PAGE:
On the way back to the cruise ship we heard that any remaining helicopter trips for that day had been cancelled due to an incident, so we were very fortunate not to miss out on this particular adventure, which we will certainly remember for a long time.
On Monday we arrived in Ketchikan, which is described as the “Salmon Capital of Alaska”.
After walking around Ketchikan in the morning, Ellen and I jumped on another coach in the afternoon, in order to visit a local rainforest and nature walk.
Given the heat etc, we expected just to see a few eagles and trees etc – we certainly didn’t expect to see two large black bears in the wild feeding on salmon!
One bear actually walked right in front of us, which gave us the perfect photo opportunity, which I have already shared on my personal facebook page.
It certainly completed our holiday….
Tuesday was spent onboard on the ship as a day at sea.
Despite having limited internet on the cruise ship this week, I am still trying to keep one eye on the events that are continuing to unfold in British politics at the moment, especial around Brexit.
Boris Johnson’s government lost its majority in Westminster and MPs voted to take control of the Brexit process by passing a Bill that forced the UK Prime Minister to request a three month extension from the European Union if no deal is reached by 19th October 2019.
Boris Johnson also suspended the UK Parliament until 14th October, which created various protests in Westminster by other MPs.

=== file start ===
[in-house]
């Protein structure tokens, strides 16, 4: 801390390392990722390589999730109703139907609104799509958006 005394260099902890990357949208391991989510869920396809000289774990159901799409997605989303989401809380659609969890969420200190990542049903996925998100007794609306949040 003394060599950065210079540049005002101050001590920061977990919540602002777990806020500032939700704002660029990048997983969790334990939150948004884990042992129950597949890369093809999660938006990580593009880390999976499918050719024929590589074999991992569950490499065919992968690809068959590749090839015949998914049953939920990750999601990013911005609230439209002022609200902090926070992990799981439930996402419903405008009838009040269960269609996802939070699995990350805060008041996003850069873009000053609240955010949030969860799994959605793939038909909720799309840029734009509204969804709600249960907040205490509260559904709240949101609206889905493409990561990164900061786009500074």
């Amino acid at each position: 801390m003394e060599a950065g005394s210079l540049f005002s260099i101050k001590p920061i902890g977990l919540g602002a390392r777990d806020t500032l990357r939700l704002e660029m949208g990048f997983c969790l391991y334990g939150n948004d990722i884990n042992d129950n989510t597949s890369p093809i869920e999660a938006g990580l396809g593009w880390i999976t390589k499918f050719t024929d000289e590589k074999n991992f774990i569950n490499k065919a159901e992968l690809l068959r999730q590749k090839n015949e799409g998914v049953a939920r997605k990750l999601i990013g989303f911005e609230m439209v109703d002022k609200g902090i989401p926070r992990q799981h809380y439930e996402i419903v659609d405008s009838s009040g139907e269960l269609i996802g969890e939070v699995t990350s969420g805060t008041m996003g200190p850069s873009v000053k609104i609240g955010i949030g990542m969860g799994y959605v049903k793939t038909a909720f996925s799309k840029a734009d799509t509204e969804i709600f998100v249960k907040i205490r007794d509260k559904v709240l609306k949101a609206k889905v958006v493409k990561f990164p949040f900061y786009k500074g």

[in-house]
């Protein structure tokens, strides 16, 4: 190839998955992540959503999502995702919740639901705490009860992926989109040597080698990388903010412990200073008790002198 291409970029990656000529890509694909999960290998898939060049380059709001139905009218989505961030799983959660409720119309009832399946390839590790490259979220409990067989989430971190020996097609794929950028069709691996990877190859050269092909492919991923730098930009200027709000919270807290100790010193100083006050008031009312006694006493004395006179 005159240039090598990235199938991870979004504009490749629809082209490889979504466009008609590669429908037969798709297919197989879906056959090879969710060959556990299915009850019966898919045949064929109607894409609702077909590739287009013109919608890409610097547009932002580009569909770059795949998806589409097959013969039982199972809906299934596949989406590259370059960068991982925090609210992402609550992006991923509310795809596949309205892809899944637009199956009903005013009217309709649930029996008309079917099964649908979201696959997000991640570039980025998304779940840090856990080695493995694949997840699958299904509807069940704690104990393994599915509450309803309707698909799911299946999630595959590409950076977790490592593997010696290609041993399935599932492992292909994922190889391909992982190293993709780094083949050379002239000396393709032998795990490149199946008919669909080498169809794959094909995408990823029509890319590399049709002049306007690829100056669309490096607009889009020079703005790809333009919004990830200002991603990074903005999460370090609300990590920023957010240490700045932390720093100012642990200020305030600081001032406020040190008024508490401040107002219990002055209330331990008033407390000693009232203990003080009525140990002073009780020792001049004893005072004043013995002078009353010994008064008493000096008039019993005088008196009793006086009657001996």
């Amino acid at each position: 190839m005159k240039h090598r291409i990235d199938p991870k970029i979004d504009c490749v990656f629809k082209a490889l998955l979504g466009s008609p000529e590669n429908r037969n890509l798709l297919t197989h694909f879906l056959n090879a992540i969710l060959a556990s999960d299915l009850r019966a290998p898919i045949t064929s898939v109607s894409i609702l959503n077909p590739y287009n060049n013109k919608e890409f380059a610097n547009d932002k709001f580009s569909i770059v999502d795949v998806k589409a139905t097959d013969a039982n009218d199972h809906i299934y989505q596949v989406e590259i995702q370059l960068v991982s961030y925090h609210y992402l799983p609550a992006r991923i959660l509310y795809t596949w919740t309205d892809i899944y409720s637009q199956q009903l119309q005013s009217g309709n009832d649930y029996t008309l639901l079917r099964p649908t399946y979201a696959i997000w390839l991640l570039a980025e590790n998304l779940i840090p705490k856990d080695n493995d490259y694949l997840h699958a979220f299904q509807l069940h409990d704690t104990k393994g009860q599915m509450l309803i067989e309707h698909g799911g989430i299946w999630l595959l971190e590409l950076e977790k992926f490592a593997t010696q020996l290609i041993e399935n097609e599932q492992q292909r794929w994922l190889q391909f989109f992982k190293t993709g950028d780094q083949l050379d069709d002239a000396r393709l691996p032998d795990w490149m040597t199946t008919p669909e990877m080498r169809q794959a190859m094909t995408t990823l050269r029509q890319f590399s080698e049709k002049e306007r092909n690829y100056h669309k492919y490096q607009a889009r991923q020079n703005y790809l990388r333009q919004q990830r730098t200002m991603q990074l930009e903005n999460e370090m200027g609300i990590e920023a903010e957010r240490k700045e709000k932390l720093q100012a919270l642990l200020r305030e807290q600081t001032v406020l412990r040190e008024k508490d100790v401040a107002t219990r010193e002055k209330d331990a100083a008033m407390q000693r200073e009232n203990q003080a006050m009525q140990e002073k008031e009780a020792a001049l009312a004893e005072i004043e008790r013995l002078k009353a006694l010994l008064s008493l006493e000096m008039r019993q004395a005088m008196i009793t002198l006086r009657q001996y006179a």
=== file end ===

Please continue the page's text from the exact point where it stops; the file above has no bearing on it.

I will certainly have to read the Isle of Man documentation relating to “no deal” and the how the island might be affected should the UK leave the European Union without a deal.
On Wednesday morning the Island Princess ship arrived in Vancouver, Canada but instead of disembarking and heading straight to the airport and home, Ellen and I took the opportunity to spend a couple of extra nights in Vancouver to explore this wonderful city.
Vancouver is considered one of Canada’s most ethnically diverse cities and offers stunning views of mountains and forests along its coastline.
Once we found our hotel and dropped off our luggage we headed to Stanley Park and had a lazy day walking around the waterfront.
On Thursday we continued to explore the beautiful city of Vancouver, and with the weather forecasted for rain for only the second time during our holiday, we took the free shuttle bus out to the Capilano Suspension Bridge, which is about 20 minutes outside of the city.
It is a wonderful attraction in the rainforest that includes a suspension bridge that sits 20 metres above the Capilano Creek and spans over 35 metres long – the bridge definitely moves (a lot) and it isn’t for the faint-hearted.
There are also other treetop walks throughout the forest and other bridges to explore.
I think we have really enjoyed getting back to nature over the last three weeks and we certainly intend to explore our own island a lot more over the next few months.
On the way back we stopped off again at Stanley Park to look at the Totem Poles, and along the way we were surprised to see five raccoons, busy searching for things in a little group on the beach…
I was even more surprised to see two people wearing Isle of Man TT merchandise, which was nice – of course we said hello to them and told them where we were from!
On Friday we visited Granville Island, which isn’t actually an island but a waterfront area with a lovely open market and shops etc.
Just after lunch it was back to the hotel to pack before heading to the airport for a flight back to the UK.
I am posting this week’s blog slightly early otherwise I won’t be able to post until Saturday afternoon.